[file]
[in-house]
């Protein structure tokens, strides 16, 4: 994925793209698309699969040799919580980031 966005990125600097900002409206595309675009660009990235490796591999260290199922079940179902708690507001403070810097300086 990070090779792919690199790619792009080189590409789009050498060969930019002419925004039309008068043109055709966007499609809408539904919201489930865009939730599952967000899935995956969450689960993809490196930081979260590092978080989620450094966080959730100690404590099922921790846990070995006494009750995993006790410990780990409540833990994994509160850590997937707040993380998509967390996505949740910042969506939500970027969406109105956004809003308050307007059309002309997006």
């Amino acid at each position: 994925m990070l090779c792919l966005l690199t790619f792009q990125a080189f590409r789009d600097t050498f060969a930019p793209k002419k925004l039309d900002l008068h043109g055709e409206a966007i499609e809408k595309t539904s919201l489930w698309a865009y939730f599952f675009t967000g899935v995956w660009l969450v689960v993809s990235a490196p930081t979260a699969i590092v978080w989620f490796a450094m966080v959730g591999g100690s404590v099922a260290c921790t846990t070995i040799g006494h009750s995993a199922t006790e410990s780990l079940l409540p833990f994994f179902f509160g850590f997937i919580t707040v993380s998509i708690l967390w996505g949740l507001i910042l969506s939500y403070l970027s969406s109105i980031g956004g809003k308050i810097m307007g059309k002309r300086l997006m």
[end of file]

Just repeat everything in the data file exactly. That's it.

[in-house]
């Protein structure tokens, strides 16, 4: 994925793209698309699969040799919580980031 966005990125600097900002409206595309675009660009990235490796591999260290199922079940179902708690507001403070810097300086 990070090779792919690199790619792009080189590409789009050498060969930019002419925004039309008068043109055709966007499609809408539904919201489930865009939730599952967000899935995956969450689960993809490196930081979260590092978080989620450094966080959730100690404590099922921790846990070995006494009750995993006790410990780990409540833990994994509160850590997937707040993380998509967390996505949740910042969506939500970027969406109105956004809003308050307007059309002309997006």
């Amino acid at each position: 994925m990070l090779c792919l966005l690199t790619f792009q990125a080189f590409r789009d600097t050498f060969a930019p793209k002419k925004l039309d900002l008068h043109g055709e409206a966007i499609e809408k595309t539904s919201l489930w698309a865009y939730f599952f675009t967000g899935v995956w660009l969450v689960v993809s990235a490196p930081t979260a699969i590092v978080w989620f490796a450094m966080v959730g591999g100690s404590v099922a260290c921790t846990t070995i040799g006494h009750s995993a199922t006790e410990s780990l079940l409540p833990f994994f179902f509160g850590f997937i919580t707040v993380s998509i708690l967390w996505g949740l507001i910042l969506s939500y403070l970027s969406s109105i980031g956004g809003k308050i810097m307007g059309k002309r300086l997006m």